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RE: [scrumdevelopment] Re: GAAP and Agile

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  • Roy Morien
    I think that s the main point of the discussion, as Gerge has clearly indicated. It is not the time and effort necessary to record hours that is the problem.
    Message 1 of 34 , Dec 2, 2009
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      I think that's the main point of the discussion, as Gerge has clearly indicated. It is not the time and effort necessary to record hours that is the problem. It is the ability to record times for the various components of Analysis, Design, Programming etc.
       
      Why would the IRS have a problem. If all of te estimates and 'guesstimates' that have been given, as suggested by myself anf others, add up to the actual hours expended on software development, then there should be no problem. Unless, of course, that domestic production deduction (which I actually know nothing about) excludes certain aspects, such as eg: testing time, or only includes eg: programming and not analysis.
       
      Regards,
      Roy Morien
       
      > To: scrumdevelopment@yahoogroups.com
      > From: lists@...
      > Date: Wed, 2 Dec 2009 15:50:45 -0500
      > Subject: Re: [scrumdevelopment] Re: GAAP and Agile
      >
      > Tom Cabanski wrote:
      > >
      > >
      > > I'd love to see what the IRS does with this if they ever audit on some
      > > tax issue like the domestic production deduction (only applicable to
      > > software product development). I'm not exactly sure how the 10 minutes
      > > or so a day it takes to track time to projects and activities (i.e.
      > > "coding" etc.) for billing/costing/tax purposes is non-agile provided it
      > > is not used to measure project progress.
      >
      > Tom, if you can estimate the time tracking overhead at 10 minutes a day,
      > then why can't you estimate the time spent coding/testing/designing
      > etc., instead?
      >
      > When I'm doing TDD, I don't know how to separate these things. Even if
      > I did, I would be switching so often that the overhead of keeping track
      > would be greater than 50% of the day.
      >
      > Personally, I would ask the Finance department what they expected the
      > numbers to be.
      >
      > - George
      >
      > --
      > ----------------------------------------------------------------------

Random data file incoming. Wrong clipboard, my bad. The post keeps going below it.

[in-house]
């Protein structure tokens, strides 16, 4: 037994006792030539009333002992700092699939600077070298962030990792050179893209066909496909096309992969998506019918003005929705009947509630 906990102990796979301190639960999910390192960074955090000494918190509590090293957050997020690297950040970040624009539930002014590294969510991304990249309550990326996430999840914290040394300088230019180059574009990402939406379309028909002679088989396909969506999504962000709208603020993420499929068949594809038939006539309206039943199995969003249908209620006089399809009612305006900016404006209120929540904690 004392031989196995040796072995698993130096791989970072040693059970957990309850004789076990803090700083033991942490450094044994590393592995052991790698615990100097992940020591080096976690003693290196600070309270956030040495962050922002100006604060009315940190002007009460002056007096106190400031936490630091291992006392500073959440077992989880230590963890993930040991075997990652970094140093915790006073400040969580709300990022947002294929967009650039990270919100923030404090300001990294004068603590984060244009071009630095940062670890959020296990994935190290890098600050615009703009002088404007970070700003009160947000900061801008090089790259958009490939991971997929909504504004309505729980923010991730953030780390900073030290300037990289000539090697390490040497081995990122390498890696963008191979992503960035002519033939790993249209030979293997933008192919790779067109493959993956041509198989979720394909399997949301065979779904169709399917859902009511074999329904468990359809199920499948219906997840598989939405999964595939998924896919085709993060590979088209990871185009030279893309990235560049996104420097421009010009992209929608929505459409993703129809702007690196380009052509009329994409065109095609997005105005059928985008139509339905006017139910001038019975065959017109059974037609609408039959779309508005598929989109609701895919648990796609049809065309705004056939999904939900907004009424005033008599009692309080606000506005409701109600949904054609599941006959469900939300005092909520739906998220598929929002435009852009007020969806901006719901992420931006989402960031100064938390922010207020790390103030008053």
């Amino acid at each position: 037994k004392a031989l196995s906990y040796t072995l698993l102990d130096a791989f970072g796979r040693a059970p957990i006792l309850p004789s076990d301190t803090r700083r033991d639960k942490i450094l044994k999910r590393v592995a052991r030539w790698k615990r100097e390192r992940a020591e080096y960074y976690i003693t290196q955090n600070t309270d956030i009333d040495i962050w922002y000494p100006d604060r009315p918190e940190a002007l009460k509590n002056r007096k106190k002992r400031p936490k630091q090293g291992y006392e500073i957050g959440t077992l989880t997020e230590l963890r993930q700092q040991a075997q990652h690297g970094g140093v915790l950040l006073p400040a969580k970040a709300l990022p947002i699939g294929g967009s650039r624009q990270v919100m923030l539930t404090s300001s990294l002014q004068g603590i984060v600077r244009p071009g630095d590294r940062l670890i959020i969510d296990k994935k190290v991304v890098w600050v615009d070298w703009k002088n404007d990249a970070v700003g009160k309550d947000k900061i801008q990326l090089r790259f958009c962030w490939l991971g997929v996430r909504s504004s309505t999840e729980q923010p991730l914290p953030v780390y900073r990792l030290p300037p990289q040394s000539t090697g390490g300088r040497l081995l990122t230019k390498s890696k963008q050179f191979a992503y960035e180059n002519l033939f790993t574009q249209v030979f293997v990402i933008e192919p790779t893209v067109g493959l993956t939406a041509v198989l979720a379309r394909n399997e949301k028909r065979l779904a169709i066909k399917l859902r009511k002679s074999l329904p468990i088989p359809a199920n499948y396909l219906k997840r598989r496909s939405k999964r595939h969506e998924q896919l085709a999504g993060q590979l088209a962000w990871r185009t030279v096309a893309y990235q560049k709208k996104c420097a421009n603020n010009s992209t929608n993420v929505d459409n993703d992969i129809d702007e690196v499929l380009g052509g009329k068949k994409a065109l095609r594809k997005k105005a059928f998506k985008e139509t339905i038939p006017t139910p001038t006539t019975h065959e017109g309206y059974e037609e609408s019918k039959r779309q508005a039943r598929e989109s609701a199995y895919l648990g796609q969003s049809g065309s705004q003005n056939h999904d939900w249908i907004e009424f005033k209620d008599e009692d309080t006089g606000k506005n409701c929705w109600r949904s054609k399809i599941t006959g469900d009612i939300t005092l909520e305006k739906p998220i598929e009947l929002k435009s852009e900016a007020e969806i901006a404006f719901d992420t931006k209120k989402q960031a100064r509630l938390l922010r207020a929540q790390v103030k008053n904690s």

> * George Dinwiddie * http://blog.gdinwiddie.com
      > Software Development http://www.idiacomputing.com
      > Consultant and Coach http://www.agilemaryland.org
      > ----------------------------------------------------------------------
      >
      >
      >
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    • Roy Morien
      Good points, Mark. AsI said earlier, the accounting profession seems to be 20 years behind in its accounting practices and internal auditing practices for
      Message 34 of 34 , Dec 8, 2009
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        Good points, Mark. AsI said earlier, the accounting profession seems to be 20 years behind in its accounting practices and internal auditing practices for software development.
         
        Regards,
        Roy Morien
         

        To: scrumdevelopment@yahoogroups.com
        From: woyna@...
        Date: Tue, 8 Dec 2009 22:46:31 +0000
        Subject: [scrumdevelopment] Re: GAAP and Agile

         

        R&D can not be capitalized, but once a product is deemed feasible, all design, development, and testing can be capitalized.

        I have a stinking suspicion that your accountants have been led to believe that "analysis" is R&D, and not simply a high-level form of design.

        Have you ever read the accounting rules for software development? It's clear that it was written by a group that was convinced that the waterfall model was the only viable one.

        For example, software "maintenance" can not be capitalized, when in fact most "maintenance" is actually adding new features to software, which extends its useful life. Software does not break or wear out like a physical item. The same bits will continue to run indefinitely unless the environment changes. When it does change, modifying the software to run in the new environment *is* adding a new capability.

        Mark

        --- In scrumdevelopment@ yahoogroups. com, "extremeprogrammer" <LanceWalton@ ...> wrote:
        >
        > --- In scrumdevelopment@ yahoogroups. com, Ron Jeffries <ronjeffries@ > wrote:
        > >
        > > Hello, extremeprogrammer. On Friday, December 4, 2009, at 2:24:49
        > > PM, you wrote:
        > >
        > >
        > > > Criminy! But can you really capitalize 'analysis' differently from
        > > > 'design', for example?
        > >
        > > When did a government or regulator ever care about that?
        > >
        >
        > That's what I was getting at. If the government and regulators don't care, then why do the accountants or finance department? If they can't use the discrimination between 'analysis', 'design', etc. to gain some tax break or something, then what do they do with the information?
        >
        > Regards,
        >
        > Lance
        >




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